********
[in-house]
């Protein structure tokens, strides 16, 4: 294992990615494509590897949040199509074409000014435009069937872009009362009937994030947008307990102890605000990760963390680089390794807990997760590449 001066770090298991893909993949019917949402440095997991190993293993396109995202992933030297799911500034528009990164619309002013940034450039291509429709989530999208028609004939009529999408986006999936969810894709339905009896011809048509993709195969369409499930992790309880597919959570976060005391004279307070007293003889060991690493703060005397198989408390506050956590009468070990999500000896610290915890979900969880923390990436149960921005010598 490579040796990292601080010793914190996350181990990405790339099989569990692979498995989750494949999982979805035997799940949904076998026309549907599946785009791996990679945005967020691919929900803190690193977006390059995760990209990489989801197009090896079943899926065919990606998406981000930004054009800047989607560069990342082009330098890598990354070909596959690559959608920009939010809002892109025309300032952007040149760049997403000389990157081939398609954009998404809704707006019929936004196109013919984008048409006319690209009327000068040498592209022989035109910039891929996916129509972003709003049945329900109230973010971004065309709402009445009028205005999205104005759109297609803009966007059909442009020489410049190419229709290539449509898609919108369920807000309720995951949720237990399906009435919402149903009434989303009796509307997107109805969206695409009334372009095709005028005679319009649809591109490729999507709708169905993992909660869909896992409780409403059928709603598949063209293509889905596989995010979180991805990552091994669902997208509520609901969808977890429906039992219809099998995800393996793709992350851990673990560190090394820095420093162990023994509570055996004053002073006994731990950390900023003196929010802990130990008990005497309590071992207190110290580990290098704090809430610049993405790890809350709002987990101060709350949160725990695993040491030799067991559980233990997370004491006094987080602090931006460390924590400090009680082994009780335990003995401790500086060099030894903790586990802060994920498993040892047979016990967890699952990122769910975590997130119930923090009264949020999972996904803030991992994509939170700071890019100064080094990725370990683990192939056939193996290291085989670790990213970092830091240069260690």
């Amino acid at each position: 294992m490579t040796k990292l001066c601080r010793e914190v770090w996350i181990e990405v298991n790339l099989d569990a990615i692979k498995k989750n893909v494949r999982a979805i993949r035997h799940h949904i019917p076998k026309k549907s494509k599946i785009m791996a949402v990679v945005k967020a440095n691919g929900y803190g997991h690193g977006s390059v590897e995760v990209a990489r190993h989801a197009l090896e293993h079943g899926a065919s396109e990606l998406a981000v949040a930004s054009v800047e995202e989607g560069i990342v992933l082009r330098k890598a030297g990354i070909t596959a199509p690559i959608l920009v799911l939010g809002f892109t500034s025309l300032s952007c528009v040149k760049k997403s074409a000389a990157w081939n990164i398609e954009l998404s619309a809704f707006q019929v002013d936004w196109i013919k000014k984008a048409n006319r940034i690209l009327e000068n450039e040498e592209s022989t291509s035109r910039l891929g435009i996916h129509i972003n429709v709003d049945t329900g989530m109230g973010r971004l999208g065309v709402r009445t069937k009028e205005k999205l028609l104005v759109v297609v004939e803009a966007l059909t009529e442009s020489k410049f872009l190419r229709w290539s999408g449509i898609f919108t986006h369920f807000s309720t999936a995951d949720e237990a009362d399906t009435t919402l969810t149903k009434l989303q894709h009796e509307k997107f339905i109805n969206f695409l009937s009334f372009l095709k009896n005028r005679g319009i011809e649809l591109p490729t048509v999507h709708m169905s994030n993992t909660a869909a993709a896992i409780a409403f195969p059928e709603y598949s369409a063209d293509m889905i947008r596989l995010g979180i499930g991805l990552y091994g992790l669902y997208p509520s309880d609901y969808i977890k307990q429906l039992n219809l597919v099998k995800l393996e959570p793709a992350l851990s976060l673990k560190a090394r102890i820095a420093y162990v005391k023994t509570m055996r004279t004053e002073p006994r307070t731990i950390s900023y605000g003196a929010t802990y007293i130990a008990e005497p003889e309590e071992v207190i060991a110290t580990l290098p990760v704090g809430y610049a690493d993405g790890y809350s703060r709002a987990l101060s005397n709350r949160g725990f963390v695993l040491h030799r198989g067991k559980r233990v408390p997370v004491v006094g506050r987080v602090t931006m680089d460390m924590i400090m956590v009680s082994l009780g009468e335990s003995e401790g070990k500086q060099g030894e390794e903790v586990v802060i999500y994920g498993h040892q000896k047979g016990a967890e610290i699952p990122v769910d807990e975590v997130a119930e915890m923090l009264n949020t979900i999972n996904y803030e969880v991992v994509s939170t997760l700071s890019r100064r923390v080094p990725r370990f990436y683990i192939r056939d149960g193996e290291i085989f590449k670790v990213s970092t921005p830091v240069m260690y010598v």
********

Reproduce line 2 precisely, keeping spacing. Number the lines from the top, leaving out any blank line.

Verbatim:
């Protein structure tokens, strides 16, 4: 294992990615494509590897949040199509074409000014435009069937872009009362009937994030947008307990102890605000990760963390680089390794807990997760590449 001066770090298991893909993949019917949402440095997991190993293993396109995202992933030297799911500034528009990164619309002013940034450039291509429709989530999208028609004939009529999408986006999936969810894709339905009896011809048509993709195969369409499930992790309880597919959570976060005391004279307070007293003889060991690493703060005397198989408390506050956590009468070990999500000896610290915890979900969880923390990436149960921005010598 490579040796990292601080010793914190996350181990990405790339099989569990692979498995989750494949999982979805035997799940949904076998026309549907599946785009791996990679945005967020691919929900803190690193977006390059995760990209990489989801197009090896079943899926065919990606998406981000930004054009800047989607560069990342082009330098890598990354070909596959690559959608920009939010809002892109025309300032952007040149760049997403000389990157081939398609954009998404809704707006019929936004196109013919984008048409006319690209009327000068040498592209022989035109910039891929996916129509972003709003049945329900109230973010971004065309709402009445009028205005999205104005759109297609803009966007059909442009020489410049190419229709290539449509898609919108369920807000309720995951949720237990399906009435919402149903009434989303009796509307997107109805969206695409009334372009095709005028005679319009649809591109490729999507709708169905993992909660869909896992409780409403059928709603598949063209293509889905596989995010979180991805990552091994669902997208509520609901969808977890429906039992219809099998995800393996793709992350851990673990560190090394820095420093162990023994509570055996004053002073006994731990950390900023003196929010802990130990008990005497309590071992207190110290580990290098704090809430610049993405790890809350709002987990101060709350949160725990695993040491030799067991559980233990997370004491006094987080602090931006460390924590400090009680082994009780335990003995401790500086060099030894903790586990802060994920498993040892047979016990967890699952990122769910975590997130119930923090009264949020999972996904803030991992994509939170700071890019100064080094990725370990683990192939056939193996290291085989670790990213970092830091240069260690």